Furthermore, the literary texts can be chosen from different time periods that have language and connotations unfamiliar to most students.
Therefore, for students to succeed in the class and on the test, they must have exceptional reading and writing skills, especially as it pertains to literature. They need to have a core understanding of how language and structure enhance, reveal, and create the meaning of a text, and they must be adept at close reading.
While our AP Course Prep class and AP Test Prep classes can teach students to build-up these skills, they should already start with an overall enjoyment and skill in reading, analyzing, and writing about literature.”
Director of Exam Prep – English
AP Physics Teacher
“Students who are interested in taking the AP Statistics exam should be curious to learn about how their math skills can be used in one of the most useful and applicable fields of study.
From medicine, to finance, to engineering, and virtually any other profession, statistics is relevant, and students only need to have a solid foundation in high school Algebra to start learning about it!
The emphasis of the AP Statistics exam is not on the advanced math required for statistics, but instead learning the basic tools and using them in practical examples. It is similar to driving a car: you do not need to know how the car works under the hood to get a lot of use out of it.
Students do not need to be the best at math to succeed in this class (that would be necessary for other tests, such as AP Calculus or AP Physics), but what they do need is confidence, determination, and eagerness to learn something completely new to them!
All of the formulas and equations can be understood by someone who has a good understanding of Algebra, but the AP Statistics course introduces several new topics that many students initially struggle to understand, only because it is such a different way of thinking than they are used to. So having the ability to persevere through something difficult is more important than anything!”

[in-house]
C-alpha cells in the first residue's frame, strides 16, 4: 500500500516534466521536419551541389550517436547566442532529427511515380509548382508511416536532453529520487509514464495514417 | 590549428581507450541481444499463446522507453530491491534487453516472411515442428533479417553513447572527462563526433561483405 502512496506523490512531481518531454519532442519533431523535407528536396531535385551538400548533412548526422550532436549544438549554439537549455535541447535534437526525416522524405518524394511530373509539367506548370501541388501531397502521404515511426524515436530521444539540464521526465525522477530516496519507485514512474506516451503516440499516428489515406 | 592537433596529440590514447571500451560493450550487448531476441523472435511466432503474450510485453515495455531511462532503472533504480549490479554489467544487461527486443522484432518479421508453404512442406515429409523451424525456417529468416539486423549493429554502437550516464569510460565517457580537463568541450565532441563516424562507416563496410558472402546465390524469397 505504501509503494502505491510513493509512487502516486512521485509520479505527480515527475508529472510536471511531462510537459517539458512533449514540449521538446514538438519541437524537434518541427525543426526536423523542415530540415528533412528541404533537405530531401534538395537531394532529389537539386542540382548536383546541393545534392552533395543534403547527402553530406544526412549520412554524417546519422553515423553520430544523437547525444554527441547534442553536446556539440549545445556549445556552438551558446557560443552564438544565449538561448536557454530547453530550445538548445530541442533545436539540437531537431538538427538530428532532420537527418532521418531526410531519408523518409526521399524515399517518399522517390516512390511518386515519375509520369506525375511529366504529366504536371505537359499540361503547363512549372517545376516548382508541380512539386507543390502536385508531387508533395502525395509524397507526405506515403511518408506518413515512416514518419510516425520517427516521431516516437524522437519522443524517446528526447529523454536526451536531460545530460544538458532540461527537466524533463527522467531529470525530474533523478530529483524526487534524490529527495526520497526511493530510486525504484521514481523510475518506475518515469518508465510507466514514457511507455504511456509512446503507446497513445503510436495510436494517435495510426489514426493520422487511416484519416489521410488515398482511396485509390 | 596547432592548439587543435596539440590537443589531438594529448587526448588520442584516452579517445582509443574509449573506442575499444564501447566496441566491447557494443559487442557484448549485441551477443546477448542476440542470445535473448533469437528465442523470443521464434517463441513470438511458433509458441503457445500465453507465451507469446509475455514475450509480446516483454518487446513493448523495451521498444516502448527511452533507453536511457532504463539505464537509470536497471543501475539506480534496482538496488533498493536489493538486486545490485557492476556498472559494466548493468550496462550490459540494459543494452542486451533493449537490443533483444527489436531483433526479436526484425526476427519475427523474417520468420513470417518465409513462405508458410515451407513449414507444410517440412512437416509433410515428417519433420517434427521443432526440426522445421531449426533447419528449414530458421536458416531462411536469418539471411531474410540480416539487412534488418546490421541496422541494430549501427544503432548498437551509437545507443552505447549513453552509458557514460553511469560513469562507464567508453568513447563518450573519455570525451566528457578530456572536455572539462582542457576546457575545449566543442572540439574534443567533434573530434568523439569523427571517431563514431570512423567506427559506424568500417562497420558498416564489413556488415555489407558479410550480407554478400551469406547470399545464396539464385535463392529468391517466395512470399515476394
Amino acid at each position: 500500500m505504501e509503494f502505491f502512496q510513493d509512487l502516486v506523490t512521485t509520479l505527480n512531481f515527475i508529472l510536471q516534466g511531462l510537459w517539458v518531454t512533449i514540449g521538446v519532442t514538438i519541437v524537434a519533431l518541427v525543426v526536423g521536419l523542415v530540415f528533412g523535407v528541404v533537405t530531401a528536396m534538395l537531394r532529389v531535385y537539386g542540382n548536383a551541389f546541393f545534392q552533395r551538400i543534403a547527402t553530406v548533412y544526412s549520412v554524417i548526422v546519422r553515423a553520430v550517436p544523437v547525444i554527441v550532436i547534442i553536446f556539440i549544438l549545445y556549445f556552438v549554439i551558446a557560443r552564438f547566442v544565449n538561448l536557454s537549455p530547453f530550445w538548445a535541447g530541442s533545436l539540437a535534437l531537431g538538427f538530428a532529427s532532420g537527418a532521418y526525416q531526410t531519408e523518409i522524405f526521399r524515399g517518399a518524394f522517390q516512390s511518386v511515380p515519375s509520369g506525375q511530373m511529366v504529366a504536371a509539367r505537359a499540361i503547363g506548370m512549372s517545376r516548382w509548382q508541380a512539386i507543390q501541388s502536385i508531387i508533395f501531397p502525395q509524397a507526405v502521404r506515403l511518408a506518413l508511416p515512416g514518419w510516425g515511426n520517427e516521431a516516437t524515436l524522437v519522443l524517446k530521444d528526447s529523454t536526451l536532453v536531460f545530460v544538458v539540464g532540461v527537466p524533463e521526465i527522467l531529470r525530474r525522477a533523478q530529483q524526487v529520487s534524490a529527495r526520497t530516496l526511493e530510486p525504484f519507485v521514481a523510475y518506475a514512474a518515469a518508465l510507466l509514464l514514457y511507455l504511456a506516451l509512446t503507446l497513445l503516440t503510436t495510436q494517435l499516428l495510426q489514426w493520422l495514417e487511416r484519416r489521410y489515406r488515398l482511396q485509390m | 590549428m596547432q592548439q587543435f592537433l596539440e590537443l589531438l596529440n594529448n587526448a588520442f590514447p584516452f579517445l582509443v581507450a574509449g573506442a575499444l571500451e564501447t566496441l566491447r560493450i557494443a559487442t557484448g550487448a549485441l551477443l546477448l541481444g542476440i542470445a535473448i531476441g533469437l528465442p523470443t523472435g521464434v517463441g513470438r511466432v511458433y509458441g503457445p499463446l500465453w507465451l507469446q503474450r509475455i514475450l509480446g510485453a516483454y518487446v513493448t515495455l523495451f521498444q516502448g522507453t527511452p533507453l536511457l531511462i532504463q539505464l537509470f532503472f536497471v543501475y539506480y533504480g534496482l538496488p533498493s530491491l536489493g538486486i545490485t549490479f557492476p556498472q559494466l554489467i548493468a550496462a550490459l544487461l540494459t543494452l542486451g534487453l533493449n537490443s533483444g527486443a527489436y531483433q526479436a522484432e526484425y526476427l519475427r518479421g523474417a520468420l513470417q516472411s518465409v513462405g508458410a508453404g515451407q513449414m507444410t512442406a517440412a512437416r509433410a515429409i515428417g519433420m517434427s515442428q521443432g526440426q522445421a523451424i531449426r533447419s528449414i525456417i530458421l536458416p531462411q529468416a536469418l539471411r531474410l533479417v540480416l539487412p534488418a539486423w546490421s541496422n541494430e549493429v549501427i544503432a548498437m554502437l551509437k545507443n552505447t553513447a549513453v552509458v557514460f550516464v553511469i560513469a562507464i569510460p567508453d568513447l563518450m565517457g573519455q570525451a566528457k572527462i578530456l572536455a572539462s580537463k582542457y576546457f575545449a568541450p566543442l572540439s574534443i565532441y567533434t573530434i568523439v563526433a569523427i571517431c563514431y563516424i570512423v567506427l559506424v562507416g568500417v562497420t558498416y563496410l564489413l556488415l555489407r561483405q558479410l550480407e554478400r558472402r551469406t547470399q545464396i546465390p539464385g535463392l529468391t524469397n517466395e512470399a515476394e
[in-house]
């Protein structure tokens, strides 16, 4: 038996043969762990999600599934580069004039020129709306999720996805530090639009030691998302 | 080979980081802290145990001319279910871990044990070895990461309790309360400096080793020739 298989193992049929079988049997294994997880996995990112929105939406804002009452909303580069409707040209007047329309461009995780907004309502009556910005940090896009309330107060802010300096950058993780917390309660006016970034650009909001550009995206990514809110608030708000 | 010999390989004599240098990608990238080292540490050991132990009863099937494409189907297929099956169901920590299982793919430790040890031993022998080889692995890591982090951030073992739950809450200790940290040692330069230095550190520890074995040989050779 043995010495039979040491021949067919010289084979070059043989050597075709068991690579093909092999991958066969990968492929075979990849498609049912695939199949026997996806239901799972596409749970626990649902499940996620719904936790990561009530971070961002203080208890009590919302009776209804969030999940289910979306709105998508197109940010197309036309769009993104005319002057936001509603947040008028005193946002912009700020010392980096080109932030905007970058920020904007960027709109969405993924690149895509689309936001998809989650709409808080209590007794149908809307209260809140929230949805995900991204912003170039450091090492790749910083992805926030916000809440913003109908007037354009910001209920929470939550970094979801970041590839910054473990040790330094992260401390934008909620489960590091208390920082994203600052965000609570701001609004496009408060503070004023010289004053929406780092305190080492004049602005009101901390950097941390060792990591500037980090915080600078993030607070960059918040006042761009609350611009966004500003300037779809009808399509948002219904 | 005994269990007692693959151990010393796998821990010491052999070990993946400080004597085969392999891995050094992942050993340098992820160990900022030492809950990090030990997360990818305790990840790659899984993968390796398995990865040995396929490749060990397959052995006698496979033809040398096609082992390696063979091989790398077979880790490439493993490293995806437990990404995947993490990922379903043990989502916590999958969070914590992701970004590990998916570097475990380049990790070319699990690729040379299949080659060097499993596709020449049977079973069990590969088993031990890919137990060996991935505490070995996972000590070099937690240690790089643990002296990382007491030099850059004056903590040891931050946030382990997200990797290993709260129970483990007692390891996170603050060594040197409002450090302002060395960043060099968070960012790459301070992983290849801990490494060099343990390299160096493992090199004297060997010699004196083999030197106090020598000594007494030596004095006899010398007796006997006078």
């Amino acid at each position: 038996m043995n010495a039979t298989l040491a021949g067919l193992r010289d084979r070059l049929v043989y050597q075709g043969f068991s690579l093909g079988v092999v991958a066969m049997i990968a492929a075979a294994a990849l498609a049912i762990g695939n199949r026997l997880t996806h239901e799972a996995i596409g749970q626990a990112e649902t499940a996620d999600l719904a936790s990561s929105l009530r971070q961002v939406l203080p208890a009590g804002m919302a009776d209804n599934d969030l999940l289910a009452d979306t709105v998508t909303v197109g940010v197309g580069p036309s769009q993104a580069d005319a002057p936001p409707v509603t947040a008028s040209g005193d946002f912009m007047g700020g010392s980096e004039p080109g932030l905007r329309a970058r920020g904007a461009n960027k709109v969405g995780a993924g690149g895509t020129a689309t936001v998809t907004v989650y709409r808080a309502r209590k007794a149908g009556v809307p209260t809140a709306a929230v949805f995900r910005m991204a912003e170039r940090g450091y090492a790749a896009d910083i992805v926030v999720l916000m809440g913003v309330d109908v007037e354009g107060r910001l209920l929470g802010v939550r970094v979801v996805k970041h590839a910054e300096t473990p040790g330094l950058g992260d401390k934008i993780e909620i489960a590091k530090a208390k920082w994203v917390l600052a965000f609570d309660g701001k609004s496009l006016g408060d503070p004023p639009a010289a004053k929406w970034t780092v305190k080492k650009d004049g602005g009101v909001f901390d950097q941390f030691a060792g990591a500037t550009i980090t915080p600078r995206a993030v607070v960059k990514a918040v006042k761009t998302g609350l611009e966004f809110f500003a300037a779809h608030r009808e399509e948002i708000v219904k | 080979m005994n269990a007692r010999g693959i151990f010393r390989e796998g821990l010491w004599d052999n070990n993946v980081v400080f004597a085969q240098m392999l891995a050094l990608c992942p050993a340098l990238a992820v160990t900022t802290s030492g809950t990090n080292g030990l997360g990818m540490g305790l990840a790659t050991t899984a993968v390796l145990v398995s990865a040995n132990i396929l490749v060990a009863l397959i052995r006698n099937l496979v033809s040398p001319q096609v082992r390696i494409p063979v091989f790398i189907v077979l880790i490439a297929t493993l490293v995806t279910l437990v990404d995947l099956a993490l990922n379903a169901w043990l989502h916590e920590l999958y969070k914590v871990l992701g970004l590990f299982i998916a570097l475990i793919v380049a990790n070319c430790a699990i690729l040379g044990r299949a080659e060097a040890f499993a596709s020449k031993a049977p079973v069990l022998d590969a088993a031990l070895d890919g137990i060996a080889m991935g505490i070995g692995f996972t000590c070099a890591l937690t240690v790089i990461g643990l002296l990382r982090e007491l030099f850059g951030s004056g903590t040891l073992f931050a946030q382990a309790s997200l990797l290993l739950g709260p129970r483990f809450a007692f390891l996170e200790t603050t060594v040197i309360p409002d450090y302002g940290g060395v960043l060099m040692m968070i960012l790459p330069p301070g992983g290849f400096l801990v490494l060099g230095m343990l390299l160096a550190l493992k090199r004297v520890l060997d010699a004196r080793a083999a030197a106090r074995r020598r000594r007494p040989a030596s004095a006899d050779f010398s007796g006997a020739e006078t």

AP Statistics Teacher
AP United States History
“AP US History has a significant amount of content that must be mastered. That is what students’ classes will spend a considerable amount of time on–reviewing the knowledge required to do well on the official exam.
However, the AP US History test is not just about remembering facts. Students are required to read and correctly interpret primary sources (such as historical speeches, political cartoons, and graphs) and secondary sources (such as complex academic texts about historical events). The official test is also 60 percent writing in the form of short answer questions, a document-based essay question, and a long essay question. Thus, students must know not just how to regurgitate facts but actually write a cohesive and complex historical argument.
Understanding these skills will not only help them on the official AP exam but also help them to succeed throughout the year in their AP US History class.
So in addition to an ability to recall historical details and a general interest in history, the student who wishes to ultimately earn a 5 on the AP test will have strong reading and writing skills, and the ability to interpret and draw connections between complex events.
That’s why our Summer AP Course Prep focuses on the writing aspects of the AP US History exam. Students will have the opportunity to practice reading and correctly interpreting primary and secondary sources and learn the best way to use that information in a cohesive essay.”
AP United State History Teacher
Did any of these subjects pique your interest? If so, use the summer to solidify the foundational skills our teachers mentioned above. Set yourself up to get an A in the class and a 5 on the test – a guaranteed way to impress any admissions officer!
We can’t wait to hear from you!